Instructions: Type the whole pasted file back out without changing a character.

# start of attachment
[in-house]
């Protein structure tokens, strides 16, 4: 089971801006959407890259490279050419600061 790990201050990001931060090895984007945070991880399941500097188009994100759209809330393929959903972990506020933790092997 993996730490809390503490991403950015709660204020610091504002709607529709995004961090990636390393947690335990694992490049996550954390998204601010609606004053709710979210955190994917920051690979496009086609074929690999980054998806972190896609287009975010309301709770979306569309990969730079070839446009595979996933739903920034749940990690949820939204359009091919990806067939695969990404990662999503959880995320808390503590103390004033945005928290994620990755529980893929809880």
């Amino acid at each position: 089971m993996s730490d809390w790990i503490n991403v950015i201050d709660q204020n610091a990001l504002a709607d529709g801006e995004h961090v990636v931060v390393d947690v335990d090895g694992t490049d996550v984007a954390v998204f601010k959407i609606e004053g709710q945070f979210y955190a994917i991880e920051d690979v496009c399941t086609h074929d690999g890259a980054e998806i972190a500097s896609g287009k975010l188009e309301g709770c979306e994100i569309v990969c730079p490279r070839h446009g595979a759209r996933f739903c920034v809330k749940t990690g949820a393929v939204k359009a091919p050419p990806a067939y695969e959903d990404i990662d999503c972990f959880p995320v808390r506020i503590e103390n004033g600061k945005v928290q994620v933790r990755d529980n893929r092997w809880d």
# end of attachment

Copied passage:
[in-house]
């Protein structure tokens, strides 16, 4: 089971801006959407890259490279050419600061 790990201050990001931060090895984007945070991880399941500097188009994100759209809330393929959903972990506020933790092997 993996730490809390503490991403950015709660204020610091504002709607529709995004961090990636390393947690335990694992490049996550954390998204601010609606004053709710979210955190994917920051690979496009086609074929690999980054998806972190896609287009975010309301709770979306569309990969730079070839446009595979996933739903920034749940990690949820939204359009091919990806067939695969990404990662999503959880995320808390503590103390004033945005928290994620990755529980893929809880």
């Amino acid at each position: 089971m993996s730490d809390w790990i503490n991403v950015i201050d709660q204020n610091a990001l504002a709607d529709g801006e995004h961090v990636v931060v390393d947690v335990d090895g694992t490049d996550v984007a954390v998204f601010k959407i609606e004053g709710q945070f979210y955190a994917i991880e920051d690979v496009c399941t086609h074929d690999g890259a980054e998806i972190a500097s896609g287009k975010l188009e309301g709770c979306e994100i569309v990969c730079p490279r070839h446009g595979a759209r996933f739903c920034v809330k749940t990690g949820a393929v939204k359009a091919p050419p990806a067939y695969e959903d990404i990662d999503c972990f959880p995320v808390r506020i503590e103390n004033g600061k945005v928290q994620v933790r990755d529980n893929r092997w809880d």